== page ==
Guidelines for clarity and concision
Many people believe academic writing is confusing and dense, that it suffers from a lack of clarity and concision. Clear and concise writing does not always come easy; it takes practice and plenty of revision. The following guidelines can help you get started.
Passive and active sentences
Favoring active sentences over passive ones is probably the most repeated advice regarding clarity and concision. An active sentence is one where the subject is the source of the action. Conversely, a passive sentence has a subject that is the receiver of the action. In the following example sentences, the subject is underlined and the action is bolded.
Sentence using active voice:
- Captain America defeated the Red Skull.
Sentence using passive voice:
- The Red Skull was defeated [by Captain America].
In both sentences Cap defeats his arch nemesis, but in sentence 2, the receiver of the action is the subject and Cap’s contribution can be eliminated. Delaying or removing the source of an action is what contributes to a sentence’s passiveness.
Passive sentences can contribute to unclear writing by delaying or avoiding direct reference to the agent of the action. Even if a sentence using passive voice is clear, it can still be wordy.
Compare the six words used in sentence 1 with the eight in sentence 2. For more information and examples about how to reduce passive voice, see the UWC resource titled Passive Voice: What It is & How to Reduce Usage.
Action and characters
- Subject -> character
- Verb -> action
Now, let’s compare sentences to illustrate these strategies. Subjects are underlined and verbs are bolded.
- The zombies' feast of the survivors occurred.
- The zombies feasted on the survivors.
Both sentences feature zombies as agents, but in sentence 1 the zombies are not the subject of the sentence. Instead, their feast is. The verb in sentence 1 is also less direct due to its position at the end of the sentence, but the verb is still weak in comparison to “feasted” in sentence 2.
Using subjects and verbs which do not relate to our agents and their actions can produce unclear and wordy academic writing.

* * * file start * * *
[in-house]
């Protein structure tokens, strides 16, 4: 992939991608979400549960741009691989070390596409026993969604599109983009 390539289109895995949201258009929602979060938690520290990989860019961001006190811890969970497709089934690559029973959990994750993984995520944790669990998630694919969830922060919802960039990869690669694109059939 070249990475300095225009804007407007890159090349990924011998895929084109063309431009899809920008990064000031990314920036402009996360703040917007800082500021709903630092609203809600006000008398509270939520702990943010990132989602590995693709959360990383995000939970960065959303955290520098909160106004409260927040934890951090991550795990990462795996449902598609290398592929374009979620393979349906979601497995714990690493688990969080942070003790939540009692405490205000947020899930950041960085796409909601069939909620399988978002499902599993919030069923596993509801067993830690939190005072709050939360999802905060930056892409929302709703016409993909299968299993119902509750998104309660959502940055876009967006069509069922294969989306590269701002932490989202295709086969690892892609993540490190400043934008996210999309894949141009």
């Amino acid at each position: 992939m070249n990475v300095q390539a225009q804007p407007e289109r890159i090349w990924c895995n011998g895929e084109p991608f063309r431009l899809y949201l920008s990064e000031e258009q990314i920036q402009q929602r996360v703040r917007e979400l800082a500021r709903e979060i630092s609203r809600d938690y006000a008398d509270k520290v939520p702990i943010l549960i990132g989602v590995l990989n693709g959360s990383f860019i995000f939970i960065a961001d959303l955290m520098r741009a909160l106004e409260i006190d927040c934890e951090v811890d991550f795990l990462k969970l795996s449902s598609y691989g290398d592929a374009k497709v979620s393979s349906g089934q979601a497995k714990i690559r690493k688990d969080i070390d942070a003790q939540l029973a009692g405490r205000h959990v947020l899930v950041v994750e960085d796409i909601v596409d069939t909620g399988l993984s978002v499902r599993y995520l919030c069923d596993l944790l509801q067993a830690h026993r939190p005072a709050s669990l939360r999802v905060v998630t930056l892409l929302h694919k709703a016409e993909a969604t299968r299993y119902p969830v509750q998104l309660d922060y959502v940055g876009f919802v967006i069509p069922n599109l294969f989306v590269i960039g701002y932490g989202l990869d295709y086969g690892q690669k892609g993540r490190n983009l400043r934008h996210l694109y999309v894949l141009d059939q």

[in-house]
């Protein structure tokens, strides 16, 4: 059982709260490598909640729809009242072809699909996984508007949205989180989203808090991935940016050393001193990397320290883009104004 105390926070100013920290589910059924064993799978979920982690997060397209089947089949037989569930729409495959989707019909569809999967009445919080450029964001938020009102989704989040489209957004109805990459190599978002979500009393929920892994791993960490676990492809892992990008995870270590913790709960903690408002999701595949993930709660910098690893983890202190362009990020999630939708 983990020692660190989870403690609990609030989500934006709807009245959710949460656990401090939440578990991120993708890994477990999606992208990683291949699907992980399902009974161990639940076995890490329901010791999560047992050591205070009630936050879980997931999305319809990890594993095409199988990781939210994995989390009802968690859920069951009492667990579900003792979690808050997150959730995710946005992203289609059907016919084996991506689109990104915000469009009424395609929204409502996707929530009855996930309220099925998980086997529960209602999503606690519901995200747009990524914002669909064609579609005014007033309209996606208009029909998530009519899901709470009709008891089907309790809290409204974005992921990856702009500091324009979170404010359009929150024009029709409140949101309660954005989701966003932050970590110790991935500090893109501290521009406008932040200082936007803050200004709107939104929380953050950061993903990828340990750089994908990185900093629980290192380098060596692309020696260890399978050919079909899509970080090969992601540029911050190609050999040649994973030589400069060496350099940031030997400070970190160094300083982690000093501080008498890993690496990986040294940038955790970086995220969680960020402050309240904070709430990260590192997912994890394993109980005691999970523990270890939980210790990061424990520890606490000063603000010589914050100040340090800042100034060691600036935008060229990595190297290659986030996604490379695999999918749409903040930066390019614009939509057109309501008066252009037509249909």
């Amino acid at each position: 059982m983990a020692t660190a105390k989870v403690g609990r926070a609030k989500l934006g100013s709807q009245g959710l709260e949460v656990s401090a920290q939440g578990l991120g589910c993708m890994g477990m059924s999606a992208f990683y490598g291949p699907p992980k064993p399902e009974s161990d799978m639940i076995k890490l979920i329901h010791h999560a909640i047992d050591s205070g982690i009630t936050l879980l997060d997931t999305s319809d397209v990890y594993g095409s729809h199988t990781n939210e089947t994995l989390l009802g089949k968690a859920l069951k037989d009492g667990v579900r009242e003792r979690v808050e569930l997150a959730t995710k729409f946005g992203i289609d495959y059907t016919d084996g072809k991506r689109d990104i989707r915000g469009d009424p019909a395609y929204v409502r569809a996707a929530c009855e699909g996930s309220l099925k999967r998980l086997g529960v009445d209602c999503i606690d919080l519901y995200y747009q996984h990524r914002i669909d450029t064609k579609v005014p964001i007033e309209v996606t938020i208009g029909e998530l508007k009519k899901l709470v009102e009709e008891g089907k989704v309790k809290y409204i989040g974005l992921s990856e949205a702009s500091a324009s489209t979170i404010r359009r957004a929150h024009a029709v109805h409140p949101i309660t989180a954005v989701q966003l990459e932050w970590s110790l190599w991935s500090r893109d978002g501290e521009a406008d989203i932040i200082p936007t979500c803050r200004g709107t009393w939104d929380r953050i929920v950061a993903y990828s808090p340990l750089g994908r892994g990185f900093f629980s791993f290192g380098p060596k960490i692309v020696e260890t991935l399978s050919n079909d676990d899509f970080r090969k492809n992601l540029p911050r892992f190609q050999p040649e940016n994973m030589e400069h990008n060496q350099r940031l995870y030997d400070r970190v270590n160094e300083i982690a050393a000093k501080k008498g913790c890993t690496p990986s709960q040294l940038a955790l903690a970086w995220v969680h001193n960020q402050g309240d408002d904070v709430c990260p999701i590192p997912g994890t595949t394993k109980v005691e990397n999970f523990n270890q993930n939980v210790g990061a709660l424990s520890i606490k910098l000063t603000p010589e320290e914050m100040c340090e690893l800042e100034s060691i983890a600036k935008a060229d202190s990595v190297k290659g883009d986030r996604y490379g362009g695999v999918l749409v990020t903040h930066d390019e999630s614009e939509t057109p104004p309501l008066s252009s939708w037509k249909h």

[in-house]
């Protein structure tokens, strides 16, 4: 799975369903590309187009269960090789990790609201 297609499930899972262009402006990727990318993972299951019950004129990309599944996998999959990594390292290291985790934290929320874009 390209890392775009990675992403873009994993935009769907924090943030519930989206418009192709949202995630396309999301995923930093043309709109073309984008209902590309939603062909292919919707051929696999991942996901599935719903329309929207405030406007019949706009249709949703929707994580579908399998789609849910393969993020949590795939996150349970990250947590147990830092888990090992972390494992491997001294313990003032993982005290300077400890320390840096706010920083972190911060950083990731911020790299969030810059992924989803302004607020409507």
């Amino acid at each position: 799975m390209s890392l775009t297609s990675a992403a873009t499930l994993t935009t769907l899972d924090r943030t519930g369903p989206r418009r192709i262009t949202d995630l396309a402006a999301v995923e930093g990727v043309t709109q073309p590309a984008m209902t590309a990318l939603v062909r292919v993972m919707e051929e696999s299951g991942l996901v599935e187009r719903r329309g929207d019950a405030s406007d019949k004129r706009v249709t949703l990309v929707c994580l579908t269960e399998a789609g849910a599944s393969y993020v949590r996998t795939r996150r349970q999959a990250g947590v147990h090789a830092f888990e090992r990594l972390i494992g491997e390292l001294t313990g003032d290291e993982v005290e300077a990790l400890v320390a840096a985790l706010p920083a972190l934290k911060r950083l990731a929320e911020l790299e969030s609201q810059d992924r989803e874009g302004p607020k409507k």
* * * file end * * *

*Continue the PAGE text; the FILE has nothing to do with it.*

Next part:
Abstract characters and nominalizations
The previous guideline isn’t just useful when our characters are concrete, which is fortunate because in academic writing we often write about abstract subjects, including nominalizations.
A nominalization is the noun form of a verb or adjective. These can end in -tion, -ence, -ment, etc. The word “nominalization” describes this concept.
verb — nominalize noun — nominalization
An abstract subject is anything that describes an idea or concept without a physical referent.
Resistance has been growing to the perceived vigilante actions of the Avengers.*
By making abstractions the subjects of our sentences, we can use the advice from the previous section. However, since our audience can often be unfamiliar with the abstract subjects we employ, avoid using too many. Paring down abstractions will also lead to more concise writing.
*Example adapted from Style: Ten Lessons on clarity and Grace (eighth edition) by Joseph M. Williams.
Further guidelines for concision
Adjectives and adverbs: A carefully chosen adjective or adverb can enhance your work, but adding too many extraneous and unnecessary ones can lead to wordy writing that isn’t really very concise (such as this clause).
Nonessential elements: These are words or phrases which do not contain information essential to the meaning of a sentence as a whole. For example: Fred Weasley, George’s twin brother, always manages his mischief. The phrase “George’s twin brother” is not necessary for the meaning of the sentence. See UWC reference: Nonessential Elements.
Precise words: Favor fewer precise words over numerous vague ones. Compare “The Avengers fought a small, unplanned battle with Hydra” with “The Avengers skirmished with Hydra.”
Meaningless phrases: Avoid phrases such as “in my opinion,” “it is important that,” “it is necessary,” etc. that add little to no meaning to a sentence.